Take for example our “Email Logs” workflow in the next section. The attributes we defined for the workflow were “zipFileName” and “emailAddress”. We were then able to access and manipulate these values later in the workflow as we needed.
In the context of workflows and vCO, parameters are essentially the values a workflow will accept as inputs or generate as outputs. In our “Email Logs” example in the next section, this is where the “localPath” or path where the workflow will store it’s output. Allowing the user executing the workflow to specify the location, making the file easier to find later.
The Schema! When editing workflows you will spend most of your time either script-ing, or in the schema editor. The schema editor is a “Visio Like” workflow diagram builder. As you’ll see in Figure 6.7, the interface itself is straight forward, and let’s you link the various workflow objects into a flow chart.
Workflow tokens are a graphical depiction of the current state of a workflow’s execu-tion. Table 6.2 shows these states and their respective icons:
Table 6.2 Workflow tokens
|State||Icon||What it Means|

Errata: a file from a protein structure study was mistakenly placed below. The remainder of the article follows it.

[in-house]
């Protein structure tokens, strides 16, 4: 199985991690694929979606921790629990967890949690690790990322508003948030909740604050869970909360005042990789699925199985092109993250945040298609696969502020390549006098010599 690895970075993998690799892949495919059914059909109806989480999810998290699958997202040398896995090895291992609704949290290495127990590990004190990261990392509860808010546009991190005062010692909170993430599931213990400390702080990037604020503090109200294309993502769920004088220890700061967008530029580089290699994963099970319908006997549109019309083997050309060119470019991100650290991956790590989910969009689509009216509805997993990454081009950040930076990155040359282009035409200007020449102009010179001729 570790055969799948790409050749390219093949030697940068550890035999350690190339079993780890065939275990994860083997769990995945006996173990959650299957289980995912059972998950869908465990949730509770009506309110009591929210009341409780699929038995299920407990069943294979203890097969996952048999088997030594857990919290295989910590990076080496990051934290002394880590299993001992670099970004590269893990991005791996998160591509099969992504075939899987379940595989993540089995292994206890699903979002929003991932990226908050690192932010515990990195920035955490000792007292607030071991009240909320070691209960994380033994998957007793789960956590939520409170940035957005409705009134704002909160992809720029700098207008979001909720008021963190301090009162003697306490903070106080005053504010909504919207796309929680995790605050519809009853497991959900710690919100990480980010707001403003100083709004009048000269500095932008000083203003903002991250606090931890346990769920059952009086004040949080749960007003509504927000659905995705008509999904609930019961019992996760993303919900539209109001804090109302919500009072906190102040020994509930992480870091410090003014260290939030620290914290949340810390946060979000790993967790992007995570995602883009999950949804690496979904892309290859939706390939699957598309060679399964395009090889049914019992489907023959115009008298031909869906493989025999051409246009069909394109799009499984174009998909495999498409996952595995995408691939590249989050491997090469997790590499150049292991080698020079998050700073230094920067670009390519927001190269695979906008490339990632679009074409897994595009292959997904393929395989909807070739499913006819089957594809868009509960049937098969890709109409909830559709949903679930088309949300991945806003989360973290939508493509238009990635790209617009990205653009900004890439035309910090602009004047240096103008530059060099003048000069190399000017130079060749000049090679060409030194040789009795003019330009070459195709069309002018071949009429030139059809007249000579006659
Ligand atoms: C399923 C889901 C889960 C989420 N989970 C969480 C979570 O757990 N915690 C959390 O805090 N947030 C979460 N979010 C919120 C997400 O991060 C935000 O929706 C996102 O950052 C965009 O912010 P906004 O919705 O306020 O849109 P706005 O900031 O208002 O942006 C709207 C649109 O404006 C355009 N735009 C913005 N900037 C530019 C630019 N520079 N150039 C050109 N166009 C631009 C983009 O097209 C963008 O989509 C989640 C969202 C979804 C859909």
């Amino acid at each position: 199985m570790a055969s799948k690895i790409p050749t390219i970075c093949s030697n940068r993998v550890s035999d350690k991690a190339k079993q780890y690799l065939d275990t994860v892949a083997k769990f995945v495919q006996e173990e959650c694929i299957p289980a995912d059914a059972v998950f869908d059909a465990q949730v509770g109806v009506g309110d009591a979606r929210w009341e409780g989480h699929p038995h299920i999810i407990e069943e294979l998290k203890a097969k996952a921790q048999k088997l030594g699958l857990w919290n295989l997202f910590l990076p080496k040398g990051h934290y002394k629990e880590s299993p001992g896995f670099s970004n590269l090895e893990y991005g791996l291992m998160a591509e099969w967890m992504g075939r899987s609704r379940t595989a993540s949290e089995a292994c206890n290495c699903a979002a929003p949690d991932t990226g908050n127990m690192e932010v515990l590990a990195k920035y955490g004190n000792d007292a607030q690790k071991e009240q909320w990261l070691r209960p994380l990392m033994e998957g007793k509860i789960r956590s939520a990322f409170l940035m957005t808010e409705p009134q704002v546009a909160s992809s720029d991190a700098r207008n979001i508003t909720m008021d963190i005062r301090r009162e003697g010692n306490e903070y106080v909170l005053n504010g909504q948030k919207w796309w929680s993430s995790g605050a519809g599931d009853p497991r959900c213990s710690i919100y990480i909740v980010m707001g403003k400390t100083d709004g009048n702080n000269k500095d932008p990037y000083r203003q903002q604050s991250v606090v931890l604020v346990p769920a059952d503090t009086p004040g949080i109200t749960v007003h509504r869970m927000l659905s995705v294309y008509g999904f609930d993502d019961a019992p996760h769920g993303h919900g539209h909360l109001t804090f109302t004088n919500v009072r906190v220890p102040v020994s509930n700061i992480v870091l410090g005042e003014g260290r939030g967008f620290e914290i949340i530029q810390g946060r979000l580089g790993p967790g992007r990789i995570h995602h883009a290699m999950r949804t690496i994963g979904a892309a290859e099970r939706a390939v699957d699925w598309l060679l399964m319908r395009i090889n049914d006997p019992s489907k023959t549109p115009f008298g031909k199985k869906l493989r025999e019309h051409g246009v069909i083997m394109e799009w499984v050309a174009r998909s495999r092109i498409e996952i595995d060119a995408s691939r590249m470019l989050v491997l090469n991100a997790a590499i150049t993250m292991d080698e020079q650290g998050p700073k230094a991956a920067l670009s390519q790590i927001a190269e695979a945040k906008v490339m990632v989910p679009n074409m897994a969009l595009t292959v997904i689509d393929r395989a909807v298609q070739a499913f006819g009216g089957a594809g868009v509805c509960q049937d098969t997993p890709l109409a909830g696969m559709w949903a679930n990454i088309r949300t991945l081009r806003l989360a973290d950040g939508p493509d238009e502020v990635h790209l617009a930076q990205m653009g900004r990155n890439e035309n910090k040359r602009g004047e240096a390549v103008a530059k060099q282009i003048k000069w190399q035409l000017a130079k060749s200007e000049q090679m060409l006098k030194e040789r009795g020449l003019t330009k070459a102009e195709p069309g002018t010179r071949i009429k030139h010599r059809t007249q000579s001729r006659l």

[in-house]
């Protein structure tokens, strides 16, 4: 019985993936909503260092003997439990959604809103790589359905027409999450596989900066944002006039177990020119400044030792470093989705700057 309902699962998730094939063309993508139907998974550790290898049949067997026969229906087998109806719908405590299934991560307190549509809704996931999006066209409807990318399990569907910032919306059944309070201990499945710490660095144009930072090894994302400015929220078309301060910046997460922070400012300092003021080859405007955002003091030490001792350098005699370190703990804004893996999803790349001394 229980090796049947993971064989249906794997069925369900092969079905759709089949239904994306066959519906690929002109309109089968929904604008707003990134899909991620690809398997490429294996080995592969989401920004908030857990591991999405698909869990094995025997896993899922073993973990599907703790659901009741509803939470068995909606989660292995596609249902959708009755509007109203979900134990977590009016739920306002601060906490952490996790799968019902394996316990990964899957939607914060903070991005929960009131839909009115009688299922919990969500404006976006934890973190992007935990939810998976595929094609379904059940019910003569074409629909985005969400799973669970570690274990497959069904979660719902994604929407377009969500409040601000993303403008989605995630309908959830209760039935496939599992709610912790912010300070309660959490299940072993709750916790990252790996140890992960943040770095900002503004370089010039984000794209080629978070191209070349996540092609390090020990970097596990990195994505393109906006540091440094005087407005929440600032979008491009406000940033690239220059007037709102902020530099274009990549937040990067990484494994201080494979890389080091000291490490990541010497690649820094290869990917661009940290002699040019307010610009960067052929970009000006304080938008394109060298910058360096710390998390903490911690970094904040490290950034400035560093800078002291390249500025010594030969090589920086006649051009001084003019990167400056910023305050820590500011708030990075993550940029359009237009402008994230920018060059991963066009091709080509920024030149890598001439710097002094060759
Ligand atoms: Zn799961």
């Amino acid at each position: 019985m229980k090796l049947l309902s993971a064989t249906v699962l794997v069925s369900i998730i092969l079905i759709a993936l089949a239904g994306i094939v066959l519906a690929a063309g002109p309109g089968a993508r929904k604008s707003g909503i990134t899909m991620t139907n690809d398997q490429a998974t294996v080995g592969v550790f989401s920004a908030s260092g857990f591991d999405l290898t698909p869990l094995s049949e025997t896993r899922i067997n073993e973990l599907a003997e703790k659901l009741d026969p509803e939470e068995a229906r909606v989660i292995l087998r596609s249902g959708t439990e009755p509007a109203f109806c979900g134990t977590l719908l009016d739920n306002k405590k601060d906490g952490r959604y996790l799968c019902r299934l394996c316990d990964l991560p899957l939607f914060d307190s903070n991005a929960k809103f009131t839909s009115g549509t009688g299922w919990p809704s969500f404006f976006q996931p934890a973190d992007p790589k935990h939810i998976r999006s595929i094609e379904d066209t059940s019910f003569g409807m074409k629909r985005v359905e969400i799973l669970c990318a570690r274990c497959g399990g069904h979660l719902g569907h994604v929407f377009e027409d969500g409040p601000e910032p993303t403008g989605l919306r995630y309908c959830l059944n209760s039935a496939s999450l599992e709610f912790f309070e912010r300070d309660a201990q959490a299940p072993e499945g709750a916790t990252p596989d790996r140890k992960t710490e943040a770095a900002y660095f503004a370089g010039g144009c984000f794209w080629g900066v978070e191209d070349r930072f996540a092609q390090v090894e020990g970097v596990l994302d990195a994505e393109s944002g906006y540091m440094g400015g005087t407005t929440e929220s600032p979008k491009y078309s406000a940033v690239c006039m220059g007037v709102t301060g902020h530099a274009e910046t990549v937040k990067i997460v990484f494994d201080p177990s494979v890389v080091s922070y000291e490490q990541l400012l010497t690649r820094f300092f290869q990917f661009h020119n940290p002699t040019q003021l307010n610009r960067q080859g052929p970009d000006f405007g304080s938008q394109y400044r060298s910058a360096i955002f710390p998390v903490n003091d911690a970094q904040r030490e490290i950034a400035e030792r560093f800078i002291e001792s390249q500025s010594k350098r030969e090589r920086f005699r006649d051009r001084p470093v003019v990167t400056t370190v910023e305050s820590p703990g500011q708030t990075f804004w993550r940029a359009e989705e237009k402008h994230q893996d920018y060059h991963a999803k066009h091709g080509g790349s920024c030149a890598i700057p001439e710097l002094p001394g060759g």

|Running||Workflow is currently running|
|Waiting for User Interaction||Workflow is paused, waiting on user-supplied input.|
|Waiting for event or timer||Workflow is paused waiting on either an external event or a timer to complete.|
|Cancelled||Someone cancelled the workflow.|
|Failed||For one reason or another the workflow failed to execute.|
|Completed||Well… you would hope they all got to this state|
Locking is a feature that disables your ability to edit a workflow while it is running. The ability to edit a running workflow is useful while developing workflows and interac-tive troubleshooting of a workflow. However, once you have determined that the workflow itself is “golden” or ready for production, it is best to lock the workflow to prevent accidental editing and unexpected results.
Modifying the Built-In Workflows
“Development of the mind can be achieved only when the body has been disciplined. To accomplish this the ancients have taught us to imitate nature”
Kahn, Kung Fu
Like imitating nature in Kung Fu, Workflow-Fu is also best learned by imitating the workflows that come built into vCO. We spend a good deal of time copying and modify-ing workflows in Part 3 of the book, however there is a basic process to editing workflows that to